Or how I made my Sonata easer to sail.
This all started back in 2015 when I decided to buy a Sonata. I had always admired the Sonata ever since they came out in 1978 but never been able to afford one. So at 61 years of age it was now or never. The Sonata is a beautiful boat to handle, light and responsive and fast for her size. However the Sonata is designed to be sailed with a crew of 3–4 who don’t mind changing headsail in 20 knots of wind and getting very wet! And not an easy boat to sail on your own as most of the sail controls are out of reach of the helm, not to mention the bolt rope on the luff of the mainsail which made it impossible to hoist and feed at the same time.
It was time to make a brave decision, do I trade in a boat that I just love to sail for something a bit more sedate or do I do something with the boat I have? One of the things I considered was how about a Hunter Duette? More of a cruiser than a racer, it uses the same hull as the Sonata but with bilge keels. Hunter call them twin fins? I wasn’t convinced. So what would make my Sonata more user friendly? Get rid of the hank on head sails and fit a roller head sail? This would make reducing sail easy and I could leave the sail rolled up and ready to go sailing, also with this type of sail I could alter the size of the head sail infinitely. The down side would be when rolled down to a no.2 size it would be nowhere as good as the hanked-on sail upwind.
Stage Two: would be a new mainsail with slugs instead of a bolt rope and a stack pack with lazy jacks The main would then be easy to hoist and drop with little difference in performance.
The next step was to talk to a sailmaker and rigger; I felt that if I was to reach my aims I needed to keep it local. Enter Andy Freemantle of Freemantle rigging and Josh of Severn Sails. It was of great advantage to discuss my requirements face to face instead of someone on the end of a phone who didn’t know me or my boat.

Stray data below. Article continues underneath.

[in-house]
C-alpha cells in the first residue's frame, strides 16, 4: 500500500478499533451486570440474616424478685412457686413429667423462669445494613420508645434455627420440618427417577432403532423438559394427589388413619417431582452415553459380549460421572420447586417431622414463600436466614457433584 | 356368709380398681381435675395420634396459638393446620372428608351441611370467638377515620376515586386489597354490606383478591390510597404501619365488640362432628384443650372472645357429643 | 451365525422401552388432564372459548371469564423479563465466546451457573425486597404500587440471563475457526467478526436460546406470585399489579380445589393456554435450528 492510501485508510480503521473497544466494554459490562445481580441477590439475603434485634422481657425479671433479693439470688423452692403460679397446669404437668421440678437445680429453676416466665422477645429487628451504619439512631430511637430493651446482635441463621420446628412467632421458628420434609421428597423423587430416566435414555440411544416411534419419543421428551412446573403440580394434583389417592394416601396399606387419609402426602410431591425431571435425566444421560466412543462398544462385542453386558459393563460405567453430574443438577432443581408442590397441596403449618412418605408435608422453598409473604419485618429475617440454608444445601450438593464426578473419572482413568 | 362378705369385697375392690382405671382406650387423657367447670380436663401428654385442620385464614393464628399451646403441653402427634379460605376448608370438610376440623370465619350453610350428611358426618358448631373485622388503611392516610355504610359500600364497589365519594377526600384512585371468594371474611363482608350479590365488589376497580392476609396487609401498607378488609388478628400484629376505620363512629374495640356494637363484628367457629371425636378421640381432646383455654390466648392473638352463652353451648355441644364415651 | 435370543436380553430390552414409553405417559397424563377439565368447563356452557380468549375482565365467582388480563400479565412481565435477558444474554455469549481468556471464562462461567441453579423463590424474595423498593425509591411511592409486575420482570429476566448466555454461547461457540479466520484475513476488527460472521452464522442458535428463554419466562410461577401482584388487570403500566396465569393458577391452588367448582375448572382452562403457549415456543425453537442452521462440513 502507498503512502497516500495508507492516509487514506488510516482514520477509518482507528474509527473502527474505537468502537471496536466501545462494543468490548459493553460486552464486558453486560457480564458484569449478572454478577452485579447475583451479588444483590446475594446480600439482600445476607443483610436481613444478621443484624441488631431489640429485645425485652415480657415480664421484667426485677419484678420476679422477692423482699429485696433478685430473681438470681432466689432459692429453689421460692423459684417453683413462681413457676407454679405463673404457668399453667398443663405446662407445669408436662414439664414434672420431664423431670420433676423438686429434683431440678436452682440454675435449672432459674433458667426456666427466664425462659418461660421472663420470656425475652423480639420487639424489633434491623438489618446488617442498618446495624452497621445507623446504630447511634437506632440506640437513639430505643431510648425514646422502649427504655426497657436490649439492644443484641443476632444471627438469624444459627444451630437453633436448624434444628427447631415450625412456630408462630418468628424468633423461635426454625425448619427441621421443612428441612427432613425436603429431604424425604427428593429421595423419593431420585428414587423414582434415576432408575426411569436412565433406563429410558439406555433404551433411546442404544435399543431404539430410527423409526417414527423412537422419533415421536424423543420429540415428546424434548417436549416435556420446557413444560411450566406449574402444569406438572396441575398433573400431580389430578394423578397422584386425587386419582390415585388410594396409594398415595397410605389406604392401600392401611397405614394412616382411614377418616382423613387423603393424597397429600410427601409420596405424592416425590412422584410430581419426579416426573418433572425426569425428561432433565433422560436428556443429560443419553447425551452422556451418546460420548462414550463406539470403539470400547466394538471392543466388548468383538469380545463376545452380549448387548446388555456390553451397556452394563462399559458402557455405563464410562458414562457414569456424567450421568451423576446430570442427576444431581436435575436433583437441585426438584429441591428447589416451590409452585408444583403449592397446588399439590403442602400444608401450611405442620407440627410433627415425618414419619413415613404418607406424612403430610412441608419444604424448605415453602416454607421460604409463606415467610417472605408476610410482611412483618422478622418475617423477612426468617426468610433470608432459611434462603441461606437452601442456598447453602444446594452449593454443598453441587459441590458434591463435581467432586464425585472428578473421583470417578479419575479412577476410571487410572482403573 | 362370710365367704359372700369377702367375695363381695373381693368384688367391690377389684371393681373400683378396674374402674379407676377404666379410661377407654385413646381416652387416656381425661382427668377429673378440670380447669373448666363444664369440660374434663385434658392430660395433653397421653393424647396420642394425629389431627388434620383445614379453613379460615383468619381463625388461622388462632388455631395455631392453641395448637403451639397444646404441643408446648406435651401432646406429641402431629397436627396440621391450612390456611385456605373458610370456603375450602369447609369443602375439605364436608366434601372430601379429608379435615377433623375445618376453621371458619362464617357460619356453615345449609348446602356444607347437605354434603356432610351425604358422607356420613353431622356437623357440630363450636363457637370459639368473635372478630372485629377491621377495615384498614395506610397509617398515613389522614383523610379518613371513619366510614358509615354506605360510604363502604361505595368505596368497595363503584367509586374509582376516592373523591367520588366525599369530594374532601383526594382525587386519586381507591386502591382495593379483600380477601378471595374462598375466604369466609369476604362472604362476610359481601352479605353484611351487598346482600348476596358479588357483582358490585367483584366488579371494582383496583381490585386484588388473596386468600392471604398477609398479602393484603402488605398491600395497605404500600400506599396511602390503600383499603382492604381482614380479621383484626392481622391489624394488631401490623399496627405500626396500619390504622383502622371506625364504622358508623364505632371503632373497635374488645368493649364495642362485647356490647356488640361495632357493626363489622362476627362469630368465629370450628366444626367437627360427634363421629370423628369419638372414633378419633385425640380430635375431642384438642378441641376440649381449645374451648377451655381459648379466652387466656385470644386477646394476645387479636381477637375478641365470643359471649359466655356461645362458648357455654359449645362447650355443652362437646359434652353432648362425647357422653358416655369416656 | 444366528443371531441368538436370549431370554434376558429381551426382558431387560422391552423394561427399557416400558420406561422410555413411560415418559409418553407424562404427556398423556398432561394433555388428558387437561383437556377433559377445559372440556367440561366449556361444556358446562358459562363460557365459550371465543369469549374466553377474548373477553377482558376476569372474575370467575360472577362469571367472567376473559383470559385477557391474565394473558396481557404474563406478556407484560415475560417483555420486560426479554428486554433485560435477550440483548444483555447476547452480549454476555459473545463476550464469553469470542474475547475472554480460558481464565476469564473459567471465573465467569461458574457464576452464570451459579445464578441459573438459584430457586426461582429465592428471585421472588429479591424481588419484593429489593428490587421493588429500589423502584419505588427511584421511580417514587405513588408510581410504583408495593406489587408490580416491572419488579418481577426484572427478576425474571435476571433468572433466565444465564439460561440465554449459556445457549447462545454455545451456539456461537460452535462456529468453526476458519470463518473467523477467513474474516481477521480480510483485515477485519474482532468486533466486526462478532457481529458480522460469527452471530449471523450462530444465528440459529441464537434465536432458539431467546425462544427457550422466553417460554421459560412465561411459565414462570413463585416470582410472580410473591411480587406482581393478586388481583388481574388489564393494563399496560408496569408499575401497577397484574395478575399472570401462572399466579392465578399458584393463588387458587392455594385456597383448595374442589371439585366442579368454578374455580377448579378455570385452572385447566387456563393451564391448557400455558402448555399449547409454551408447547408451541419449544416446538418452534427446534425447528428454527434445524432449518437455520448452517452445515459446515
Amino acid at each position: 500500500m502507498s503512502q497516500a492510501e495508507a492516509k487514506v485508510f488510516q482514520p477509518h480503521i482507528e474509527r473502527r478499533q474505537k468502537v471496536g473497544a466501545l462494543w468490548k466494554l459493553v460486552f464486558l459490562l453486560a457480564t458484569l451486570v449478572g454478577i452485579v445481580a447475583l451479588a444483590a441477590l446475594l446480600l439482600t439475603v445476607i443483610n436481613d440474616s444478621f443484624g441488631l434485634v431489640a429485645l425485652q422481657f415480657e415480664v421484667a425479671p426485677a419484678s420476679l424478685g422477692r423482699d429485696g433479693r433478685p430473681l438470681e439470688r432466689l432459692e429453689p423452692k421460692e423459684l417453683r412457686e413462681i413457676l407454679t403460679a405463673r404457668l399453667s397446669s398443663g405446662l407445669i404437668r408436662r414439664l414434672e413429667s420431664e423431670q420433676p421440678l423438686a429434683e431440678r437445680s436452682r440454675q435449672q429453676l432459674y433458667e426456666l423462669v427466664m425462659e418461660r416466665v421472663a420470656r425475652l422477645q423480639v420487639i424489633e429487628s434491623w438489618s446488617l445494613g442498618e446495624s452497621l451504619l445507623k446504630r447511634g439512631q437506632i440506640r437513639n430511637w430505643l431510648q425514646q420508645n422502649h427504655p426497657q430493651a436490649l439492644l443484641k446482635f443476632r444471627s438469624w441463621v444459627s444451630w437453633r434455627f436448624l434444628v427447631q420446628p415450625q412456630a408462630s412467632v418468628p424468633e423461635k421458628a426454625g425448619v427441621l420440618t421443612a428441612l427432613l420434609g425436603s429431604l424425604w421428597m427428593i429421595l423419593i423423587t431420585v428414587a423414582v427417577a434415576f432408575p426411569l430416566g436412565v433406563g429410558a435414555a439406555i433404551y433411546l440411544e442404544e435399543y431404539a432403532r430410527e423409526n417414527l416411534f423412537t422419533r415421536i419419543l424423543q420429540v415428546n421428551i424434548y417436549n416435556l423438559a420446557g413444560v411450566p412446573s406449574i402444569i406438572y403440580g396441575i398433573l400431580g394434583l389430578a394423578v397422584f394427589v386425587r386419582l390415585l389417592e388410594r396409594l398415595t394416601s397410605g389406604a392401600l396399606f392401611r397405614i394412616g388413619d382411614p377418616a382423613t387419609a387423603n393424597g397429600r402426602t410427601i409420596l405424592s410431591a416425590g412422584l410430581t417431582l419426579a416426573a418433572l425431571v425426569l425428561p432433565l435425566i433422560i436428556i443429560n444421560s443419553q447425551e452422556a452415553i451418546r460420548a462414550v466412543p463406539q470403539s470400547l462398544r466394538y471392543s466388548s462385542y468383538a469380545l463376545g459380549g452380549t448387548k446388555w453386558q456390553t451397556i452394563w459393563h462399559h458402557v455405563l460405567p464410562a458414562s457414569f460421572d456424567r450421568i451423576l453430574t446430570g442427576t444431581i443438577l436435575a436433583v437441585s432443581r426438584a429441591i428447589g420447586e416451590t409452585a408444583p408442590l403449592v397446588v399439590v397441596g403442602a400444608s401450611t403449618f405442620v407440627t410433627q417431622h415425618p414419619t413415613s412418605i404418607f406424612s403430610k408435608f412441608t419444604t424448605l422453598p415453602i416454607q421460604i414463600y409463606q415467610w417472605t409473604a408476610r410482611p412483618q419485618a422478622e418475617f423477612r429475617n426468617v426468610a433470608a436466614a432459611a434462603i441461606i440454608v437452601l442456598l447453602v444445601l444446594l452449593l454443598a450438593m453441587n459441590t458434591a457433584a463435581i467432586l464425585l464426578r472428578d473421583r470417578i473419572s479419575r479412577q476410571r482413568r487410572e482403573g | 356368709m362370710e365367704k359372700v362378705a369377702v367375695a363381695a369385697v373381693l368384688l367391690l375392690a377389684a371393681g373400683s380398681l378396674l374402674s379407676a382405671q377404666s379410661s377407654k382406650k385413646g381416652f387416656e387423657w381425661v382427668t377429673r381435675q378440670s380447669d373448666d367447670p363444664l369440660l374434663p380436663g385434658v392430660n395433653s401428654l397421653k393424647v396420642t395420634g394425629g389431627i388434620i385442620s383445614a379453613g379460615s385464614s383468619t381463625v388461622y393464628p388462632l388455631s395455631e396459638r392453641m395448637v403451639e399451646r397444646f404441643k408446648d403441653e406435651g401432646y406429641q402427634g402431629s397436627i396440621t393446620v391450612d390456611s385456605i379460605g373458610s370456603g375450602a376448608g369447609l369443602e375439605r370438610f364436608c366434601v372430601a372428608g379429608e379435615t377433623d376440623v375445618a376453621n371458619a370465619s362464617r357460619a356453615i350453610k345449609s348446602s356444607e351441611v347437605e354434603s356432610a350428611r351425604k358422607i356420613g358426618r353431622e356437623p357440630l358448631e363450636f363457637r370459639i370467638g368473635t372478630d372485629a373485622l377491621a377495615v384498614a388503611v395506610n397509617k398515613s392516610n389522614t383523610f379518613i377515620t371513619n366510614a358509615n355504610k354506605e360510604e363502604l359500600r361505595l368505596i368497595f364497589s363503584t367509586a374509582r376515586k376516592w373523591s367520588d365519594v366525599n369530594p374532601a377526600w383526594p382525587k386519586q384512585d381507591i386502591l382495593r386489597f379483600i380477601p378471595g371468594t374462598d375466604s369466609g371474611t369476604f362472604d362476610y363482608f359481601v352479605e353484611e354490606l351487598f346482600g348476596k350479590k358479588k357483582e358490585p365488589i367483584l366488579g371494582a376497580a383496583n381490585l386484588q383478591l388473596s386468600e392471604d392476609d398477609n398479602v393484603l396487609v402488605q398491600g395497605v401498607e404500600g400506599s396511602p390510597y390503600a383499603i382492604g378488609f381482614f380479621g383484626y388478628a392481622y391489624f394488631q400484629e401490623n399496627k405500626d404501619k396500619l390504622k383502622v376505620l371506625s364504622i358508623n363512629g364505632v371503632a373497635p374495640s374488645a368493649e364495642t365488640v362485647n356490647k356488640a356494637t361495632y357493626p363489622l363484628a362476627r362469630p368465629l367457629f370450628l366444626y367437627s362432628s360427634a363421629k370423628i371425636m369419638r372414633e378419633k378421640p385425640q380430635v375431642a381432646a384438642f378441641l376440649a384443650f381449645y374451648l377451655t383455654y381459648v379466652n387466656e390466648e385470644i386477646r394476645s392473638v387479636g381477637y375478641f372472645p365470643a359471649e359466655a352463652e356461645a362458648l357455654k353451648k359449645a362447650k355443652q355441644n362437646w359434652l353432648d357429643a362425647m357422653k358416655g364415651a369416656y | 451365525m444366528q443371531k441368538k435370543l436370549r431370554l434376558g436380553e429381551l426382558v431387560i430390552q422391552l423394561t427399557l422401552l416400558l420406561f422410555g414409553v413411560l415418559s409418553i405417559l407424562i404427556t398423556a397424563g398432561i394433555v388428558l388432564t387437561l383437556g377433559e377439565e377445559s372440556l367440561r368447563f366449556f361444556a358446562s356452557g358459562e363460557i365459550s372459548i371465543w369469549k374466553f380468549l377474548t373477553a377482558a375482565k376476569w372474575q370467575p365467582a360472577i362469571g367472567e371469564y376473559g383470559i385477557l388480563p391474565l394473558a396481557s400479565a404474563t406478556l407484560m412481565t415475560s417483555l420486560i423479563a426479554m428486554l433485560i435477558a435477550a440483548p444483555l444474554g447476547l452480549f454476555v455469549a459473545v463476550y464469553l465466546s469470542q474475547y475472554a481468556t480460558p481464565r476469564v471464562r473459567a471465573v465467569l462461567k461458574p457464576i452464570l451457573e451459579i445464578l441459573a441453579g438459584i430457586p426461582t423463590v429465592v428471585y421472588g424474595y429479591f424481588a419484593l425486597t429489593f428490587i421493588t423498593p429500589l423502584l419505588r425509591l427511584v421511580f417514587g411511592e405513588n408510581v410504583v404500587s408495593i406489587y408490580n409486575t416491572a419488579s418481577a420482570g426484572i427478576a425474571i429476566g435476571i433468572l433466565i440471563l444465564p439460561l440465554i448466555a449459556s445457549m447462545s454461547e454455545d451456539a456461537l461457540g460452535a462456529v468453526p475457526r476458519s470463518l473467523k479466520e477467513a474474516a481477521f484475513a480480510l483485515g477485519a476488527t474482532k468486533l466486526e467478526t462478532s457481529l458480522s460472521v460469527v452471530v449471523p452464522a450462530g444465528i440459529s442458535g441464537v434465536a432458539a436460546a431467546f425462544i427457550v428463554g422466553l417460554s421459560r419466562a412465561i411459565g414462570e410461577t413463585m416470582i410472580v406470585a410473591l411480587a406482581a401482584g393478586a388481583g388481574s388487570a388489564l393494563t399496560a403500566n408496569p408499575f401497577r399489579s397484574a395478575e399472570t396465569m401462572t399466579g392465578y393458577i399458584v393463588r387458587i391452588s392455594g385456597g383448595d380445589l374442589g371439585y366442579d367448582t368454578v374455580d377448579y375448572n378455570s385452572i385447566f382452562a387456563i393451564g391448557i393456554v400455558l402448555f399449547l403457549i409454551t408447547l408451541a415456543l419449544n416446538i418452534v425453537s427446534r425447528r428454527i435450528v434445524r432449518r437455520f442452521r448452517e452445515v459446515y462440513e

Stage Three the installation: At the beginning of January I took my Sonata over to Andy at Penarth Marina to have a Furlex roller fitted. Excellent job, lots of good advice, and managed to fit the Furlex drum in the forward deck locker, this would mean that the sail could be cut lower to the deck.
Stage Four: See Josh to design and make the sails. Josh was pleased to hear that Andy had managed to fit the Furlex below deck, as this would make it easier to cut a headsail that would still perform well when rolled to a no.2 size. The sails and stack pack were then delivered and fitted by Josh.
Stage Five test sail: it is always a good idea when using new sails to have a light airs day to run the sails in. On the day it couldn’t be better 5 knots to begin with building to about 12 knots. I was sailing with the T.A.R.S fleet so had other boats to judge my performance with and as far as I could see there was little or no difference in the performance.
I must say I was pleased that I had used a local Sail maker, Josh of Severn Sails and Andy and Richard of Freemantle rigging in this project as their expertise and skills were invaluable.
Idris Dibble (Argento)